The Nationals and Athletics had been discussing a trade centering around Kurt Suzuki in the days leading up to the non-waiver trade deadline, but they couldn’t get it all finalized before 4 p.m. struck on Tuesday afternoon.
Once the trade was finally settled on by both teams and Suzuki cleared waivers, Nationals general manager Mike Rizzo got his guy, a guy who he has thought highly of for some time.
“Kurt gives us a veteran presence in the clubhouse,” Rizzo said. “He’s a terrific guy. I’ve known him since I scouted him at Cal State Fullerton, so we’ve got a good book on him. We know him very, very well. He’s one of the best catch-throw defensive catchers in the game. He’s a guy who’s for three years prior to this one has hit double-digit home runs in a really big park in Oakland, so we feel that his upside with the bat is going to be good. He’s hot right now, he hit very well in July, so we think we’re getting a hot hitter who can handle the staff, and a guy who’s in the Gold Glove conversation each and every year he’s been a major leaguer.
“So we feel good about the acquisition. He’s not a rental. He’s going to be here for more than this season, and he’s a guy that can really, really take that rotation together and get it going better than it already is.”
The Athletics threw in some money in the trade, which helps balance out the fact that Suzuki is still owed the prorated portion of his $5 million salary this season and $6.45 million next season. Suzuki also has a vesting option for 2014.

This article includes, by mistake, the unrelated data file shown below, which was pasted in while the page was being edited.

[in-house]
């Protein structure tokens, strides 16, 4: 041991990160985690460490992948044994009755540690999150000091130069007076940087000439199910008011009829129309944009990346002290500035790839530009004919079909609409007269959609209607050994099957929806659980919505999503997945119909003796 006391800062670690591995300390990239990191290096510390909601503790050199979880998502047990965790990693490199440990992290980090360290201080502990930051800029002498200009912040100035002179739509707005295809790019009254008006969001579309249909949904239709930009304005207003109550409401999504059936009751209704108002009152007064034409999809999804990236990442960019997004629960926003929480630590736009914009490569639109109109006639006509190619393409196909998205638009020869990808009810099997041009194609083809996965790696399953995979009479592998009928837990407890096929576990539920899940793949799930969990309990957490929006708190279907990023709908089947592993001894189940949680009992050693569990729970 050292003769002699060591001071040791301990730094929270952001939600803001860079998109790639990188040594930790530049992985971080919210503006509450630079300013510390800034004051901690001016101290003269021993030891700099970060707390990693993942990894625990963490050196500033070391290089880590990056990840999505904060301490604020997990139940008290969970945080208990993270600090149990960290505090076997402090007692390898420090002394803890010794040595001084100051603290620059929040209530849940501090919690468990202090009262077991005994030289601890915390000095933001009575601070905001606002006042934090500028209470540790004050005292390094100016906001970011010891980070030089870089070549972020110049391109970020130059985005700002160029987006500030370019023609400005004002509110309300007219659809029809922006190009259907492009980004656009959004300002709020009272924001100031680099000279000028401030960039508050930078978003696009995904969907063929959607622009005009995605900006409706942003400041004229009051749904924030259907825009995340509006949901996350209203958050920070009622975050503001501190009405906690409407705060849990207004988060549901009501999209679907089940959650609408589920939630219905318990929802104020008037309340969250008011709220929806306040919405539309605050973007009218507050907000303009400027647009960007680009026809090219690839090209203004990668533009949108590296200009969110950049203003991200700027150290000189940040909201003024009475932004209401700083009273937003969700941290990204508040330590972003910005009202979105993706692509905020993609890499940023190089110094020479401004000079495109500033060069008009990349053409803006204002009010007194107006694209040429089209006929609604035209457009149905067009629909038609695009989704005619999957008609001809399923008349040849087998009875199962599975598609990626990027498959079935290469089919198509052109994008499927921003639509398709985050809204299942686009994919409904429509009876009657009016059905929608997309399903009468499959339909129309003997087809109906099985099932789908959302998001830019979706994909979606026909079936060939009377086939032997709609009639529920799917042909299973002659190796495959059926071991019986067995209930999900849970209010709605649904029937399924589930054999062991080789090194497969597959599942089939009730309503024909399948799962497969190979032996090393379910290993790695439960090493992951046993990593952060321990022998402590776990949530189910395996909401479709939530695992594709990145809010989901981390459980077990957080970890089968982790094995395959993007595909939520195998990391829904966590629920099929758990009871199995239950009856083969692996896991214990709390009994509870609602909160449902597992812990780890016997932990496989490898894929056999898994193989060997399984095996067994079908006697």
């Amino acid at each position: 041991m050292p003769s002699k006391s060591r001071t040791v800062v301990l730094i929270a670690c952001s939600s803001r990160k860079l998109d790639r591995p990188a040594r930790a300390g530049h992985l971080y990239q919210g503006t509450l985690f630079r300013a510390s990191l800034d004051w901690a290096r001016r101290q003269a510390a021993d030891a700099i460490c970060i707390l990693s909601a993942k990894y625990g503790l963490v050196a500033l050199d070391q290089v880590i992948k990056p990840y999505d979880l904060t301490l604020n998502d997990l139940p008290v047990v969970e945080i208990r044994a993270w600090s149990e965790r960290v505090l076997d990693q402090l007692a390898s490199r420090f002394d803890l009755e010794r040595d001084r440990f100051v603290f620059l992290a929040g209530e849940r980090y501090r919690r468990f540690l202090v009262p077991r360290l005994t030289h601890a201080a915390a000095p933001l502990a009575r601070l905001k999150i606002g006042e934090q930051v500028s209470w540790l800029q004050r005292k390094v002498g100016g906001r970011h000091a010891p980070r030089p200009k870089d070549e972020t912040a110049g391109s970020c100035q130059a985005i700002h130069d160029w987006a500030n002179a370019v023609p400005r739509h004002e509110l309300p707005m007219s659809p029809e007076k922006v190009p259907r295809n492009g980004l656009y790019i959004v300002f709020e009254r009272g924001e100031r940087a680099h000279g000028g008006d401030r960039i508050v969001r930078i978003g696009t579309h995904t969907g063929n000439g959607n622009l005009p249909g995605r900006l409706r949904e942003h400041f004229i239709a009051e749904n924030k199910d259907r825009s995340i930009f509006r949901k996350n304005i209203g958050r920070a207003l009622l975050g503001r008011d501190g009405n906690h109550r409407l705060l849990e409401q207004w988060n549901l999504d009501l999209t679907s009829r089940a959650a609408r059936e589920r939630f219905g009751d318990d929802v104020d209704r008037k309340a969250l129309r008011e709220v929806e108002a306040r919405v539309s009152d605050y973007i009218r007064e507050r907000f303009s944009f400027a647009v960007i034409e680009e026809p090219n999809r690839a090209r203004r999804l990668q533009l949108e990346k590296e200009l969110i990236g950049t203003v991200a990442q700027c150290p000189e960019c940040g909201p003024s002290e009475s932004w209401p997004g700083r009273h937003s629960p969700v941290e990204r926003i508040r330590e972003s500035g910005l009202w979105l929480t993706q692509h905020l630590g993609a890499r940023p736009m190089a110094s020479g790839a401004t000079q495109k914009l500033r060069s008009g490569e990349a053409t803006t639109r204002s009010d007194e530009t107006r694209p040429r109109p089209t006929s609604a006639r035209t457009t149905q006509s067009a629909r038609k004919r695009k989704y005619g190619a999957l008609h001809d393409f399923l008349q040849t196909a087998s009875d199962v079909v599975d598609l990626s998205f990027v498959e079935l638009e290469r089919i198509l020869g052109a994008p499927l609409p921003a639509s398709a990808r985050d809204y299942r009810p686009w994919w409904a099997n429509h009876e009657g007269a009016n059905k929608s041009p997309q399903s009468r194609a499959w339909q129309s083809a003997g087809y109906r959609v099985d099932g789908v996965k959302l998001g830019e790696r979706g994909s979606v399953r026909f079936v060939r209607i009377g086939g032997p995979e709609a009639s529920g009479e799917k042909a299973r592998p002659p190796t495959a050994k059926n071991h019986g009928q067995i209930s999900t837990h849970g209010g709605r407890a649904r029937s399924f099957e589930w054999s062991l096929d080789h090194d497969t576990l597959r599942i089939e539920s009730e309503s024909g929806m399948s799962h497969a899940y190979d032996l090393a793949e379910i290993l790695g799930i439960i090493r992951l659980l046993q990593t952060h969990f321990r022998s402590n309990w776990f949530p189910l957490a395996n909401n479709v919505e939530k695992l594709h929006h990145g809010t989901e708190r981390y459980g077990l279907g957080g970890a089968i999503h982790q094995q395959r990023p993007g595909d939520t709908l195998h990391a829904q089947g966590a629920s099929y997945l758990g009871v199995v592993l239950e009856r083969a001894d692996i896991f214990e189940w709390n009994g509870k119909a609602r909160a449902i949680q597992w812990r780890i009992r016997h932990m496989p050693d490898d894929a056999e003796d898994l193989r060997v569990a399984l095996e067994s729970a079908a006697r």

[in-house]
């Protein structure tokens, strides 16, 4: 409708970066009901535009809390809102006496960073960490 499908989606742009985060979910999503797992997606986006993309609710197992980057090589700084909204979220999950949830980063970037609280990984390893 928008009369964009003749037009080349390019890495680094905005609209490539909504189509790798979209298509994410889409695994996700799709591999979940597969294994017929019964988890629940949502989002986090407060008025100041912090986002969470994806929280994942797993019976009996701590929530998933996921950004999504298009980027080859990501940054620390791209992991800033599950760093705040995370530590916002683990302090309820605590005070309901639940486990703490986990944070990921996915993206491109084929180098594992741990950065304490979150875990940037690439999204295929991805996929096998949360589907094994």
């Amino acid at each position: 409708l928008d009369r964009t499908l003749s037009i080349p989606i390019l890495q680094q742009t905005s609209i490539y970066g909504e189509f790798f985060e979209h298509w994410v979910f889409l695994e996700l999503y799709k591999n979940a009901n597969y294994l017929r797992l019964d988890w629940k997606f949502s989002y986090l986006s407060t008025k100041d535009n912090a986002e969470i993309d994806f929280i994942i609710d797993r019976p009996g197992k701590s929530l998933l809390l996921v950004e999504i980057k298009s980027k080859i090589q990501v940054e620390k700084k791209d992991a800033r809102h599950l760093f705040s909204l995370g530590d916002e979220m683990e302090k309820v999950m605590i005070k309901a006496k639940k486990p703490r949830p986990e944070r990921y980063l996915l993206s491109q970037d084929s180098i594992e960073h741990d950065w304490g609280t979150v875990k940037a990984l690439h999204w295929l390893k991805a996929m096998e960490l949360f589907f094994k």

Wilson Ramos is expected to be fully recovered from his torn ACL by spring training next year. Rizzo feels the Suzuki acquisition gives the Nats a talented duo behind the plate which the team can rely on.
“We’re going to have two pretty darn good catchers once Ramos gets healthy at the beginning of spring training,” he said. “We’ll have a veteran presence behind a good, young player.”
Suzuki’s offensive numbers (.218, one homer, 18 RBIs in 75 games) haven’t been very strong this season, but the Nats believe in the 28-year-old’s track record at the plate.
“I think that splitting time early in the season ... he started off the season slow and then splitting time affected him,” Rizzo said. “He’s used to his 550, 600 plate appearances every year, so I think the splitting time - while he took it very, very gracefully - affected him offensively. He’s an everyday guy who’s used to playing every day and hitting every day. As anyone who plays sparingly can tell you, it’s a difficult thing to do.”
Suzuki already has 703 games of major league experience under his belt, something which will be a benefit to a young Nationals starting rotation.
“He’s a young player himself,” Rizzo said. “He’s a 28-year-old player, but he has a lot of major league time. He’s caught a lot of really good staffs and he’s got a great baseball IQ. He’s known within the industry as a great game-caller, great defensive guy and a handler of the staff. He’s much more satisfied with the pitching staff competing and pitching well than he is getting his offensive numbers.
“He’s a guy that can mentor the young guys, but a guy that we can put in the lineup and we can count on to be the guy for us in the near future.”
Rizzo said this move doesn’t say anything specifically about how the organization regards Jesus Flores, who has had a rough time offensively since assuming the starting catching role.
“I think Flo has given us a good effort,” Rizzo said. “He’s a guy who blocks the ball extremely well. He’s struggling with the bat right now, but we feel good about Flo as a catcher for us and as a guy that can contribute to a championship-caliber club.”